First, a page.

Tesla and its CEO Elon Musk have been hit by a class-action lawsuit filed in federal court claiming they “deceptively and misleadingly” overstated the capabilities of the automaker’s Autopilot and Full Self-Driving vehicle technologies, leading customers to believe the vehicles were far more capable than is actually the case.
Those features — which cost anywhere from $5,000 to $15,000 — have generated strong demand among Tesla customers. But they’ve also created concerns among safety and consumer advocates, as well as regulators. The Tesla tech has triggered a number of ongoing probes by the National Highway Traffic Safety Administration and a separate investigation by California regulators who accused the automaker of false advertising — something that could see the carmaker barred from selling its products in the Golden State.
In the lawsuit filed in U.S. District Court for the Northern District of California, plaintiff Briggs Matsko alleges Tesla and Musk intentionally “deceived and misled consumers regarding the current abilities of its (Autopilot and FSD) technology and by representing that it was perpetually on the cusp of perfecting that technology and finally fulfilling its promise of producing a fully self-driving car.”
Decade of questionable claims
The lawsuit specifically refers to statements and tweets by Musk hyping the two systems. In 2019, for example, the CEO said 1 million Tesla vehicles would soon be capable of operating as robotaxis that owners could then use to make money.
“A year from now, we’ll have over a million cars with full self-driving, software … everything,” Musk declared.
Musk has been making similar claims for nearly a decade.
Always a year away
A transcript of a January 2022 earnings call, meanwhile, saw Musk again promising that true autonomous capabilities were within a year to 18 months away from production:
“Full Self-Driving. So, over time, we think Full Self-Driving will become the most important source of profitability for Tesla. It’s — actually, if you run the numbers on robotaxis, it’s kind of nutty — it’s nutty good from a financial standpoint. And I think we are completely confident at this point that it will be achieved. And my personal guess is that we’ll achieve Full Self-Driving this year, yes, with data safety level significantly greater than present.”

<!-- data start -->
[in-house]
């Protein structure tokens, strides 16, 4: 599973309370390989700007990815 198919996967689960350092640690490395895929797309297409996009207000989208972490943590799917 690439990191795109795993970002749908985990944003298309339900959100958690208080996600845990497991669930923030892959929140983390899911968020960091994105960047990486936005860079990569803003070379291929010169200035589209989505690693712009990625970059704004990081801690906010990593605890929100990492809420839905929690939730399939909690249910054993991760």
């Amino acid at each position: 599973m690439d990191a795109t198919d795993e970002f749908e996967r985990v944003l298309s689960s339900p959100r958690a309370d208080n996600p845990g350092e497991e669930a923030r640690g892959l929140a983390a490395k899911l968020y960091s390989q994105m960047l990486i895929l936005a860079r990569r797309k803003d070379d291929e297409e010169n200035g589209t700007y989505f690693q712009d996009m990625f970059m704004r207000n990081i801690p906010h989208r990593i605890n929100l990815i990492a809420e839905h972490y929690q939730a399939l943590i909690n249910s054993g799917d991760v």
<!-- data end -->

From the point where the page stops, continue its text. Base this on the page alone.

In the new class action lawsuit, Matsko and his attorneys counter, “Contrary to Tesla’s repeated promises that it would have a fully self-driving car within months or a year, Tesla has never been remotely close to achieving that goal.”
In the filing with federal court, Matsko said he is seeking “injunctive relief prohibiting Tesla from continuing its deceptive and misleading marketing of its ADAS technology, restitution of the money Plaintiff and Class members paid for technology that Tesla promised but never delivered, and all available damages including punitive damages to punish Tesla for years of using deceptive and misleading marketing to eventually establish itself as a dominant player in the electric vehicle market.”
This is by no means the first time Tesla has come under fire for its claims about the capabilities of Autopilot and the newer Full Self-Driving system, technologies that cost $5,000 and up to $15,000 respectively, now that the automaker has raised the price of FSD each year for the last four years.
California could ban Tesla
On July 28, California’s Department of Motor Vehicles filed a complaint declaring that Tesla “made or disseminated statements that are untrue or misleading, and not based on facts” concerning the capabilities of the two technologies. Referencing ads for Autopilot and Full Self-Driving, the DMV said they “could not at the time of those advertisements, and cannot now, operate as autonomous vehicles.”
If the agency rules against Tesla it could bar Tesla from selling its vehicles in California, the largest market for battery-electric vehicles in the U.S.
According to widely followed industry standards, the term “Full Self-Driving,” applies to vehicles capable of achieving Levels 4 or 5 autonomy. That means the ability to operate without a human driver engaged with vehicle operations.
In reality, both Tesla technologies require drivers to retain hands on the steering wheel at all times. That is not even up to the capabilities of some competing systems, such as General Motors’ Super Cruise — which allows hands-free use on more than 200,000 miles — jumping to 400,000 for the 2023 model year — of North American roadways, as long as the driver maintains focus on the road and is ready to quickly retake control.
Problems with Tesla tech — including dozens of crashes, some fatal — have also triggered dozens of ongoing probes by the National Highway Traffic Safety Administration. Since 2016, the agency has opened 38 separate investigations, though some have now been closed. A total of 19 deaths have been linked to Tesla’s Autopilot and FSD systems.
Ralph Nader weighs in
Longtime safety and consumer advocate — and former presidential candidate — Ralph Nader weighed last month, calling the release of the FSD system “dangerous” and “irresponsible.”
“I am calling on federal regulators to act immediately to prevent the growing deaths and injuries from Tesla manslaughtering crashes with this technology,” the 88-year-old Nader said in a statement released through the Center for Automotive Safety. “NHTSA,” he added, “must use its safety recall authority to order that the FSD technology be removed in every Tesla.”
Tesla’s safety-related problems are compounded by yet another recent class-action lawsuit, this one focusing on “phantom braking.” The plaintiffs in that lawsuit focus on widespread claims that Tesla’s adaptive cruise control system is prone to unexpectedly apply the brakes when there is no reason to do so.
Tesla, which disbanded its public relations department, did not respond to TheDetroitBureau.com’s requests for comment on the lawsuit for this story.